Salep – Orchid Beverage


Aside from being one of the most beautiful plant and flower in this planet and the most desired flower for its aesthetic value, orchid has another use, as a beverage called “Salep” or “sahlab”

“Salep” is flour made from pulverizing the dried tubers of orchids. Salep flour is now being used in desserts and most especially in beverages, mainly in Turkey and in countries that were part of the Ottoman Empire. Salep is also used to refer to any beverage made out of salep flour.
The drinking of salep, the orchid beverage, spread beyond Turkey and reached Germany and England before the popularity of tea and coffee and as an alternative drink in coffee houses. In the UK, the orchid beverage was known as “saloop” and was very popular in the 17th and 18th centuries.

Salep Orchid


Roots of the an orchid native to Britain called “dogstone” are substituted for the original ingredient. Salep powder is added to water until it thickens, then the mixture is sweetened and flavored with rose water or orange flower.

The modern way of preparing salep, the orchid beverage or sahlab ( another name for salep) is with hot milk rather than water and is more commonly called “Turkish Delight” although the term “Turkish Delight” is more generally used for “lokum” a sweet candy from Turkey. Other desserts are also made out of “salep” flour such as salep ice cream or salep pudding.

The popularity of salep- the orchid drink in Turkey caused a decline in the population of wild orchids. This resulted in making the export of authentic salep out of the country. The instant sahlab drink that proliferates in the market these days are now mixed with artificial flavoring as a result of this restriction.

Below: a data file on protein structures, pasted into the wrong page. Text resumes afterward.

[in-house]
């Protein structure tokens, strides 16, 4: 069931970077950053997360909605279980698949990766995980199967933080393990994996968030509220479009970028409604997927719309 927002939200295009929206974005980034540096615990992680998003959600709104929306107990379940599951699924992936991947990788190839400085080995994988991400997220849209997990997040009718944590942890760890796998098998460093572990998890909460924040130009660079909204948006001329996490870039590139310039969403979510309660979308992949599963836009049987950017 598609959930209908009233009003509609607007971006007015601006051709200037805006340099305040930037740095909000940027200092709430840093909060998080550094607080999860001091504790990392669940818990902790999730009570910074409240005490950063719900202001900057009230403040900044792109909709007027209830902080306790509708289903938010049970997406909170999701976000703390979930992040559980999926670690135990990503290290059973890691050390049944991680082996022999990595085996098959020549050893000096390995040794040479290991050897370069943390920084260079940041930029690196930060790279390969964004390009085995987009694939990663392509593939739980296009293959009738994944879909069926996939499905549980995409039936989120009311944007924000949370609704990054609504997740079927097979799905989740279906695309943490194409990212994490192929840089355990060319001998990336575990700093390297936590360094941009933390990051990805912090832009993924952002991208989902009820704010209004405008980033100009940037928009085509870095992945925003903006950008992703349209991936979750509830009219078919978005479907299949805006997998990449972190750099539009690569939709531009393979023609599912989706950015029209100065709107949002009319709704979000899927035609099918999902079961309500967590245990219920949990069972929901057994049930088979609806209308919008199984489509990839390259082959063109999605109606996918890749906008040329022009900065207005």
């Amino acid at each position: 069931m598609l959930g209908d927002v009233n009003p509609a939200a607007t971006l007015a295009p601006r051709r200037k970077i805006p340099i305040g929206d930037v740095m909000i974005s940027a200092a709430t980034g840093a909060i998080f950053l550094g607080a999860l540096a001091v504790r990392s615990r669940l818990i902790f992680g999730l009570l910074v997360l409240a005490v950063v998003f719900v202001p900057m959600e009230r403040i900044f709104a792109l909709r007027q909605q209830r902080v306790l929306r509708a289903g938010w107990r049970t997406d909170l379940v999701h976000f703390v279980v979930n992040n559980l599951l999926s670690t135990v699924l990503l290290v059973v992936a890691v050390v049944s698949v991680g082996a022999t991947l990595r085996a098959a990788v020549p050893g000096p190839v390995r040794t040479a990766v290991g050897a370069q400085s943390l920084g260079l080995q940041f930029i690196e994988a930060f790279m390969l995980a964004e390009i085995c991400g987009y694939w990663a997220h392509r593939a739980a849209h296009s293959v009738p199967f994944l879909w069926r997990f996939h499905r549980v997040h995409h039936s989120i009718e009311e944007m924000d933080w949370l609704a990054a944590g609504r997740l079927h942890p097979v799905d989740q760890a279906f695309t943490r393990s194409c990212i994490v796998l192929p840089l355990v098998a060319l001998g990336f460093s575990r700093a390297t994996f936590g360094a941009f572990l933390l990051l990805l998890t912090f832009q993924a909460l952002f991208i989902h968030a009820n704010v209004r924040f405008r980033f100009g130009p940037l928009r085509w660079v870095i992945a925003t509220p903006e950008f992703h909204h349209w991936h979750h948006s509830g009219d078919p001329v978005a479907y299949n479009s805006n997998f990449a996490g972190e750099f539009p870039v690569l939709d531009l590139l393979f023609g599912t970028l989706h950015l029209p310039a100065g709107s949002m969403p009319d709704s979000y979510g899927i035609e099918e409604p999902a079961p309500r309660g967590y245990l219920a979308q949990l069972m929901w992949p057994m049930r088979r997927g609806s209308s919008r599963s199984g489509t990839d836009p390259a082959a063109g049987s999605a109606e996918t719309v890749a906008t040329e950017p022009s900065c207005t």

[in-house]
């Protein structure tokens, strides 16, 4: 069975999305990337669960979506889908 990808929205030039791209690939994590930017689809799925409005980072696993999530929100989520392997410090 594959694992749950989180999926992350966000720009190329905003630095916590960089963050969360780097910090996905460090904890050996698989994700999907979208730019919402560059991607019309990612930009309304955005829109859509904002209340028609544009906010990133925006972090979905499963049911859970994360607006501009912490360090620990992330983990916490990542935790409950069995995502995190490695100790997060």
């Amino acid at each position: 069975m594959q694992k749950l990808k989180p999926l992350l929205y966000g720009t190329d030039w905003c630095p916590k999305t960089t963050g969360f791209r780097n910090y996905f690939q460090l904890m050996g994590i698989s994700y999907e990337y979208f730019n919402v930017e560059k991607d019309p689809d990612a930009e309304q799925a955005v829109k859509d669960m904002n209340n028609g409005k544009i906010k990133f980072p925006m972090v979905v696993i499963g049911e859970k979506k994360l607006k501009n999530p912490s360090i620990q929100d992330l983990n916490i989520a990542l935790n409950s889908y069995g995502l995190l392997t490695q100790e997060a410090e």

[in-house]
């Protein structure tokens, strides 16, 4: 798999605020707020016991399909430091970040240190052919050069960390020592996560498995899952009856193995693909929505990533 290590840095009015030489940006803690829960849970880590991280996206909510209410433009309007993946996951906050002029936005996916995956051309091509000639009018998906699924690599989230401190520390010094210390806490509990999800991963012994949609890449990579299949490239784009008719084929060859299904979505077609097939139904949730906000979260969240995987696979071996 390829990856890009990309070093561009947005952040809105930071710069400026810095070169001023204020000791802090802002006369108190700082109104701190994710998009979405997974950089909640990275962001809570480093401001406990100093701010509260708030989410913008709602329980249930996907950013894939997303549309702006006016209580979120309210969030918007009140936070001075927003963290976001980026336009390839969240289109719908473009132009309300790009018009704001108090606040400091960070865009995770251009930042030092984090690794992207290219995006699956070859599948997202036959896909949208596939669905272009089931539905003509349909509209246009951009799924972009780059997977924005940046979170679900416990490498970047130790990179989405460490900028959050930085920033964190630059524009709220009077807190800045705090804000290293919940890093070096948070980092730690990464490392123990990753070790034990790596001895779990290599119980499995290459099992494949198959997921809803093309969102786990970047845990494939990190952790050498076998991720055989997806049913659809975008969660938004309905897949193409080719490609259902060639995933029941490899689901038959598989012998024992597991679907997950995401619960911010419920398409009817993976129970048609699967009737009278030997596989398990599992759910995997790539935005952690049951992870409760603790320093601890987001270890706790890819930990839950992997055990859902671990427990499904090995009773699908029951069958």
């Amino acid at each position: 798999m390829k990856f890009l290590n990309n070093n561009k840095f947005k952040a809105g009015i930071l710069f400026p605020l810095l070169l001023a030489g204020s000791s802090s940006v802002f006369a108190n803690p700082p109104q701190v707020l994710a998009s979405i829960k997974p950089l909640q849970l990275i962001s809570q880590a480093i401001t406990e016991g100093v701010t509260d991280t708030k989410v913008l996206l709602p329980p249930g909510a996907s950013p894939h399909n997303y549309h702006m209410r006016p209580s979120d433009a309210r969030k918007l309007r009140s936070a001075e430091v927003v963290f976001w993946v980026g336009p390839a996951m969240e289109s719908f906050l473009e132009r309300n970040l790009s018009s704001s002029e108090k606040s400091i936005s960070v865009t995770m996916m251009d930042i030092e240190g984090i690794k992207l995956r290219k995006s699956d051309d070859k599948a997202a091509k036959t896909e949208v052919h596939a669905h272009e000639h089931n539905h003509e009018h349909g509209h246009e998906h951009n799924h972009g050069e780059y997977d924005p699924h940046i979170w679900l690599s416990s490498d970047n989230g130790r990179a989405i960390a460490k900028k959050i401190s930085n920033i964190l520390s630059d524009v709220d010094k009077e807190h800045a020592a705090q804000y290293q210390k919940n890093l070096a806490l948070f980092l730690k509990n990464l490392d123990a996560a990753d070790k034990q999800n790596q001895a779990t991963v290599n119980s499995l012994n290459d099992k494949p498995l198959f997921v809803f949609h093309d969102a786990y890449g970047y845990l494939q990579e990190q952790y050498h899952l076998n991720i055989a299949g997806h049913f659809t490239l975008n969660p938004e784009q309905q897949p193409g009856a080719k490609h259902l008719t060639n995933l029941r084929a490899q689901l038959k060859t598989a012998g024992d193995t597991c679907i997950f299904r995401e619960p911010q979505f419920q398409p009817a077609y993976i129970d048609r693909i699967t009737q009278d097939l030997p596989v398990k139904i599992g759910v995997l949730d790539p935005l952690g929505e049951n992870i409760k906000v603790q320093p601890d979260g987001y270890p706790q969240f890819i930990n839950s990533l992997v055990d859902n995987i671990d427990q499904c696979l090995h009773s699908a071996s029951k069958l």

Salep, the orchid beverage, has long been enjoyed as a wintertime drink in Iran, Turkey and other eastern Mediterranean countries. It is milk boiled with sugar and a tiny amount of salep, the powdered orchid tuber. The orchid tuber used for the salep powder is Orchis Mascula but roots of other terrestrial orchids are also used.
Salep has the properties of bassorin and polyssachyride, a thickening agent like agar that thickens hot liquid. It is served when the mixture reaches the consistency of a thin potato puree and sprinkled with ground cinnamon. Photo by Werner Witte

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